Although the family wasn't crazy about Connie's decision to add another member, they're very protective of Sachi now. And Ron and Sachi have an especially close father-daughter relationship, enjoying things he was never able to do with his older children, since he was at the height of his corporate career while they were growing up. "It may have taken a crisis for all of us to realize how precious she is," says Connie.
Maggie Dooley Haldeman, of St. Paul, didn't decide to have her second son after age forty--although she'd always wanted another baby. "I decided that if I wasn't pregnant by May 1998, I was going to close the factory gates," she says.
It took five years to become pregnant with her first son, John, so she wasn't surprised that it took another eight to conceive Andrew. When it happened, she was thrilled. Since Maggie had been hoping to become pregnant, she was in top physical condition ("better than when I had the first one," she says). She decided against doing an amniocentesis test because she was told that there's a one-in-200 chance of terminating the pregnancy by doing the test, and she wouldn't have terminated the pregnancy if the test had been positive. She did, however, have two ultrasounds to determine whether she was experiencing the placenta problems she encountered in her first delivery.
The biggest difference between her first pregnancy and her second was "having the smarts to do what I was supposed to do." Maggie took care of her body by practicing aerobics and lifting weights, gradually easing up and replacing land aerobics with water aerobics at the three-month mark due to a "funny feeling" in her joints when she jumped around. Her physician gave her the book, What to Expect When You're Expecting, which she read from cover to cover. As a social worker for Ramsey County, Maggie's seen her share of young, unprepared moms. "We as a society have to do more about pregnancy prevention," she said. "They [teen moms] think they're having a baby doll they can dress up. When you're forty you realize how little you really know."
Maggie relied not only on what she's learned as a mature mom, but on her ability to ask for what she wanted to make the delivery as safe, comfortable, and predictable as possible. She chose a family clinic in Stillwater to provide her medical care, even though she lives and works in St. Paul, because she liked the Stillwater practice's friendliness and quality of care. She asked her best friend to help coach her through the delivery. Her husband was also on hand, but Maggie wanted the kind of nurturing only a best female friend could provide. Family members and friends were requested to wait a week before dropping by to visit Maggie and the baby so she could focus on nesting with her new family. In addition, she wanted to ride out the hormonal upheaval of the postpartum period without the complications of company.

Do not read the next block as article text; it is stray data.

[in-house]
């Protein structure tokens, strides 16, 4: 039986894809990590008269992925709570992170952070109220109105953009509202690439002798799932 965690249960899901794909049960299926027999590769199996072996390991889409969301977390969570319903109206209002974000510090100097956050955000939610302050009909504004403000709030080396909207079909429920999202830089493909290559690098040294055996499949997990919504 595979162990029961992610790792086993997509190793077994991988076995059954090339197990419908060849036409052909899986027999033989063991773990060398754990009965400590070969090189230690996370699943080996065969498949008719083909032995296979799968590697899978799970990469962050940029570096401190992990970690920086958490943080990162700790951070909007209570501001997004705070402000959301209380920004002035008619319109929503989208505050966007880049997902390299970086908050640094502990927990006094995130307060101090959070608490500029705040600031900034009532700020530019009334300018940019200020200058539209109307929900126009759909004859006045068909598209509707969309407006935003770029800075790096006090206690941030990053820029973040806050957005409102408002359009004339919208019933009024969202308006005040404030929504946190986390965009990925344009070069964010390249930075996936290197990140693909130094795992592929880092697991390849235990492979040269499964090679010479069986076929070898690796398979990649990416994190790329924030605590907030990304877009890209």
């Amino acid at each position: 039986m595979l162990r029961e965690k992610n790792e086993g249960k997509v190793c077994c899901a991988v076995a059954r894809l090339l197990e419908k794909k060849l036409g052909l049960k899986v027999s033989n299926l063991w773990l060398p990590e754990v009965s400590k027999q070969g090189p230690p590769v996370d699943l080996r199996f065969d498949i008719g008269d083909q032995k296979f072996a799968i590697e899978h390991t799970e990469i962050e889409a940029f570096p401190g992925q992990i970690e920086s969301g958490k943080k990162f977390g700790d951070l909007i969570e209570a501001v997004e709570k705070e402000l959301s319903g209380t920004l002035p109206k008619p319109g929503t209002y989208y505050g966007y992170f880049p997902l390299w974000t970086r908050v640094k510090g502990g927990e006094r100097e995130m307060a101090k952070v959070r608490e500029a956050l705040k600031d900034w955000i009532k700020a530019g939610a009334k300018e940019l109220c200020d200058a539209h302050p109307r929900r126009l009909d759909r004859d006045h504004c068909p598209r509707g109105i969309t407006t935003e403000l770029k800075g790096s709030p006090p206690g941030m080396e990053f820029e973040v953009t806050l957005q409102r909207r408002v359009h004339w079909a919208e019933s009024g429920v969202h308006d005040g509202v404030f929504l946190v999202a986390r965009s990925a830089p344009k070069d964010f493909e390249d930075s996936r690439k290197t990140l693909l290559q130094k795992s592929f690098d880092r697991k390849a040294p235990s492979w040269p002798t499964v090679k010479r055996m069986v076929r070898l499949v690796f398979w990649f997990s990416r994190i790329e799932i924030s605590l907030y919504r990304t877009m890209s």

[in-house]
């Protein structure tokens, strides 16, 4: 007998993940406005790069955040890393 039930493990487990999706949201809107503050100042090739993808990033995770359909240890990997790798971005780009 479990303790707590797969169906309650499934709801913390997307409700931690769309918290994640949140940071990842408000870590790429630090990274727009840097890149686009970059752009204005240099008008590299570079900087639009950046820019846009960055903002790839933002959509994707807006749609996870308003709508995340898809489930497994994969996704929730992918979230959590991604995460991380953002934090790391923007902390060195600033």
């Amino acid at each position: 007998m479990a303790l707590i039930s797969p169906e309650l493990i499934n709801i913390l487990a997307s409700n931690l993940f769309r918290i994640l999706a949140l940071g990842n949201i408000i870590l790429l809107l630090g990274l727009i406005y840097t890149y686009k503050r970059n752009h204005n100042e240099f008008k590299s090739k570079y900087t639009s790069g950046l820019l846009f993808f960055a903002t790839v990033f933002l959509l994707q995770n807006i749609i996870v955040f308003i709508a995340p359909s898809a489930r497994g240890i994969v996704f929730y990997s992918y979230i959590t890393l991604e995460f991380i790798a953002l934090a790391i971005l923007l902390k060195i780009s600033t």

Her older son is adjusting well to his new sibling--although he misses "alone time" with his mother and the freedom they once had to go on spontaneous trips to the zoo and other family spots. His mom has assured him that it's okay not to like these changes and that "Andrew will be portable really soon," so they can do some fun activities this spring and summer while mom's on maternity leave.
Maggie's only concern about being an older parent is that she'll be approaching sixty when Andrew graduates from high school. On the whole, however, she thinks there are a lot of benefits to being an older mom. Her family is more financially secure; they have access to good health care; and they understand the benefits of staying informed about current information on maternity and childrearing. "I feel so much more prepared and ready," said Maggie. "I could direct my own [maternity] care. Part of this comes from being more mature, and part of it is the attitude of my caregiver. You have to have the ability to ask for what you need. What I wanted drove the choices for this birth."
Autumn childbirth redeemed
While the medical statistics are sobering, having babies in the autumn of one's child-bearing years is undeniably becoming a more frequent choice and unplanned circumstance. With proper medical care and healthy lifestyle choices, over-forty moms are proving that age need not be a barrier to delivering healthy babies. From where I sit, the risks seem reasonable. Perhaps next year, I'll be writing about infants and their mature moms.
Lynn Ingrid Nelson is an over-forty freelance editor and mom, who lives in South Minneapolis and always writes before she leaps. She is a true Minnesota Parent old-timer.